Talley v. California

PETITIONER: Talley
RESPONDENT: California
LOCATION: Fleetwood Paving Co.

DOCKET NO.: 154
DECIDED BY: Warren Court (1958-1962)
LOWER COURT: State appellate court

CITATION: 362 US 60 (1960)
ARGUED: Jan 13, 1960 / Jan 14, 1960
DECIDED: Mar 07, 1960

Facts of the case

Question

Media for Talley v. California

Audio Transcription for Oral Argument - January 13, 1960 in Talley v. California

Audio Transcription for Oral Argument - January 14, 1960 in Talley v. California

Earl Warren:

Number 154, Manuel D. Talley, Petitioner, versus California.

Mr. Wirin, you may continue your argument.

A. L. Wirin:

Chief Justice, may it please the Court.

I should like now for a moment to advert to the opinion of the court below which is being reviewed here, an opinion by the Appellate Department of the Los Angeles Superior Court, which is the highest court in California available to entertain an appeal.

That Court divided 2-to-1.

It's a three-judge court.

The opinion appears in the record at page 27 and following.

I say the Court divided 2-to-1 which the presiding judge of that Court, Judge Bishop dissented.

I think I'd like to spend a moment in the -- if I may with Your Honors' generous permission in the -- in a quasi-facetious vein and to say to Your Honor that the concurrence by Judge Swain is a novelty in the law for its colloquialism.

It appears in the record at page 34, it is just half a dozen or so lines.

And Judge Swain, who is a -- an eminent jurist in an Oxford -- an ex-Oxford scholar, read the decisions of this Court in N.A.A.C.P. versus Alabama as he did in Bryant versus Zimmerman involving the Ku Klux Klan, and he thought that two decisions were contradictory and the only distinction he saw between Justice Harlan's opinion in the N.A.A.C.P. versus Alabama, the earlier case, is that one case, the -- the former dealt with good guys and the earlier one dealt with bad guys or he put it a little bit more scholarly, he said the former dealt with -- then it should be dealt with good guys, in the latter with wicked men.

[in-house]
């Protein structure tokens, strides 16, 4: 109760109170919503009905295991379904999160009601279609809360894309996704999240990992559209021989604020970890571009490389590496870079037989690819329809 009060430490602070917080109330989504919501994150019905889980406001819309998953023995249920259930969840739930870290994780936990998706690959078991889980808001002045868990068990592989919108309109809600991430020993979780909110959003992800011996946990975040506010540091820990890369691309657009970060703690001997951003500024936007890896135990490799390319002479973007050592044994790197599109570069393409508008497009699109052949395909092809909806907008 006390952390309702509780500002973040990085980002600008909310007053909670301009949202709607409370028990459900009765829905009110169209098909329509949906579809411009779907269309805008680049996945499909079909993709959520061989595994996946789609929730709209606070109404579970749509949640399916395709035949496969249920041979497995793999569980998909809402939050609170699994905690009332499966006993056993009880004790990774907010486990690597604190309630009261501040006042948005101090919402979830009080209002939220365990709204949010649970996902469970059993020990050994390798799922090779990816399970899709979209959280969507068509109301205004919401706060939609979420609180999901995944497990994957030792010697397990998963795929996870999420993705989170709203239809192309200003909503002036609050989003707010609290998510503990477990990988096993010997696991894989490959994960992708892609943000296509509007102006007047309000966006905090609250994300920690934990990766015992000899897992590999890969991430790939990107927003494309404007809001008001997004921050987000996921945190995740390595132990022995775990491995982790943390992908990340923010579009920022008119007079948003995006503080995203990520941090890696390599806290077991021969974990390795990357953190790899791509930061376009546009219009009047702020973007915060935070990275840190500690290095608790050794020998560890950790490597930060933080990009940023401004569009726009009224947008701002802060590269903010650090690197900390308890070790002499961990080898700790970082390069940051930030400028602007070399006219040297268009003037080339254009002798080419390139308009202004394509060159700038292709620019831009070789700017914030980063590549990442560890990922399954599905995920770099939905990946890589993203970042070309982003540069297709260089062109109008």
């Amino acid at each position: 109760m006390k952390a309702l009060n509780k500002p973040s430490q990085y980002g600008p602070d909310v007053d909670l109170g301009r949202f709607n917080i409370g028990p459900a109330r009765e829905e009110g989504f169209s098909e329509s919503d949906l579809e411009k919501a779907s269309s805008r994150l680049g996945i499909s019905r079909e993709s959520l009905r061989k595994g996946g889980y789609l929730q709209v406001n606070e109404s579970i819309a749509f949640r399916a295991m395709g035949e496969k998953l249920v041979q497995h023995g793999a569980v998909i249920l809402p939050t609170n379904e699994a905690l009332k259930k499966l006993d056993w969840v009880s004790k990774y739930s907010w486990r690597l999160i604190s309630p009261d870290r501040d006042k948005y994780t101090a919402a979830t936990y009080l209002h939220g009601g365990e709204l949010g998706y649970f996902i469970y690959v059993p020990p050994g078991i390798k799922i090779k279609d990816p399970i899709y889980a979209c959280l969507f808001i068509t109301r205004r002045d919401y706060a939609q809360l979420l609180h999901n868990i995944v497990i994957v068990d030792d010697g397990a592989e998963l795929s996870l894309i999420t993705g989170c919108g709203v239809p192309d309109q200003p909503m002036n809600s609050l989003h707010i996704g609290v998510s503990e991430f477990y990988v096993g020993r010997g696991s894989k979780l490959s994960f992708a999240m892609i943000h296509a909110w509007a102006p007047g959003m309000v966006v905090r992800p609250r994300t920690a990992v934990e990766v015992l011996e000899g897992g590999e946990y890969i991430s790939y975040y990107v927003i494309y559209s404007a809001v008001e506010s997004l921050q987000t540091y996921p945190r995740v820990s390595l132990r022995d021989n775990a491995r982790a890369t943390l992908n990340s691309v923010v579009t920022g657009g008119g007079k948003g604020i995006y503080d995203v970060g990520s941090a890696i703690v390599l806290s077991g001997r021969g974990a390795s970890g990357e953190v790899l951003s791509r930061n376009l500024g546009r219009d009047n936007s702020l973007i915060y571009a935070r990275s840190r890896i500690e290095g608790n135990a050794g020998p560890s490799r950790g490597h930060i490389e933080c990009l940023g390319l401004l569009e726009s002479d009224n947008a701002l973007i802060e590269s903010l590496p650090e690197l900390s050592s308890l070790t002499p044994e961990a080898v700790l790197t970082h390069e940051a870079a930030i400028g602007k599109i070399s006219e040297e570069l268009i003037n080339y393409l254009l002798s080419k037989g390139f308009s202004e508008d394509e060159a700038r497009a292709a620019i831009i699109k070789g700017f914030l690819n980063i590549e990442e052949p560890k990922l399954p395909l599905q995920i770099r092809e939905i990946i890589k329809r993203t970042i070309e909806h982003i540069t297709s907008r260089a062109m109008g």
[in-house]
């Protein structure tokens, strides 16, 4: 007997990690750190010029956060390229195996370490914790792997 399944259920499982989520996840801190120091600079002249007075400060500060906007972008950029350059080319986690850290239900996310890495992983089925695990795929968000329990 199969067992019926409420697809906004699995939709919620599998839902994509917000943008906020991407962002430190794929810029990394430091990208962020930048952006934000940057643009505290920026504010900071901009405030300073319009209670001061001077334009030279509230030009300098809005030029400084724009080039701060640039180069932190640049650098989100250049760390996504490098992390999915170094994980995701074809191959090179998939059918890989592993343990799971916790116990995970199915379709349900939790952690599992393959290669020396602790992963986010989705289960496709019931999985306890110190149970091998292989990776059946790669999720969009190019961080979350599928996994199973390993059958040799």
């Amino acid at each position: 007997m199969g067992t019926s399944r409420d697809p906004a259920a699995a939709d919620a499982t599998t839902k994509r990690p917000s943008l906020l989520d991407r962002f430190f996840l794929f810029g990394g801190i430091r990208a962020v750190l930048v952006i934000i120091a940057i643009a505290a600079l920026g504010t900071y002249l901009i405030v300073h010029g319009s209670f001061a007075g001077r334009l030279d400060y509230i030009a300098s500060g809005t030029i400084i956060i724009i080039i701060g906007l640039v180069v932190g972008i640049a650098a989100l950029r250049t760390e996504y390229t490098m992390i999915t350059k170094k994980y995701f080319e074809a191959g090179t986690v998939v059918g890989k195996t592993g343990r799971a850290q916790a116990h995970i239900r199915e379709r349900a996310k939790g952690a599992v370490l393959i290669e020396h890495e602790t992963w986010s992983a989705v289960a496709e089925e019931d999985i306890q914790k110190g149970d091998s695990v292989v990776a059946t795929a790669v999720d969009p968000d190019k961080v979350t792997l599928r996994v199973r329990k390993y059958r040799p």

Apparently, he had been looking at Westerns on T.V.

And he was drawing --

(Inaudible) and takes to another.

A. L. Wirin:

Oh, Yes.

Well, as an advocate of liberty, I -- I support the right of Oxford men under all circumstances.

Felix Frankfurter:

(Inaudible)

A. L. Wirin:

I beg your pardon, sir?

Felix Frankfurter:

(Inaudible)

A. L. Wirin:

Well --

Felix Frankfurter:

You're very broad in (Inaudible)

A. L. Wirin:

Now, I would say Oxford men above all others, next to Harvard men.

Felix Frankfurter:

Don't go too far.

A. L. Wirin:

All right.

[Laughter]

Many event now, to be -- to be serious, if I may, the Appellate Department of the Los Angeles Superior Court, the majority considered the justifications for the ordinance and the warrant part and justify the ordinance on the ground that the purpose of the ordinance was to provide a means for fixing responsibility for abuses.

Now, I must say right now that so far as the Appellate Department of Superior Court is concern, and so far as this -- the respondent City of Los Angeles up to its brief in this Court, there was no spelling out either in detail or otherwise as to what these allegedly abuses against with this ordinance was saying were.

The Appellate Department, in affirming the judgment, contended itself with using the word “abuse” in generality.

The Appellate Department pointed to no findings by the City Council reciting specific abuses because there were no findings by the City Council.

William J. Brennan, Jr.:

How long is the endorsement?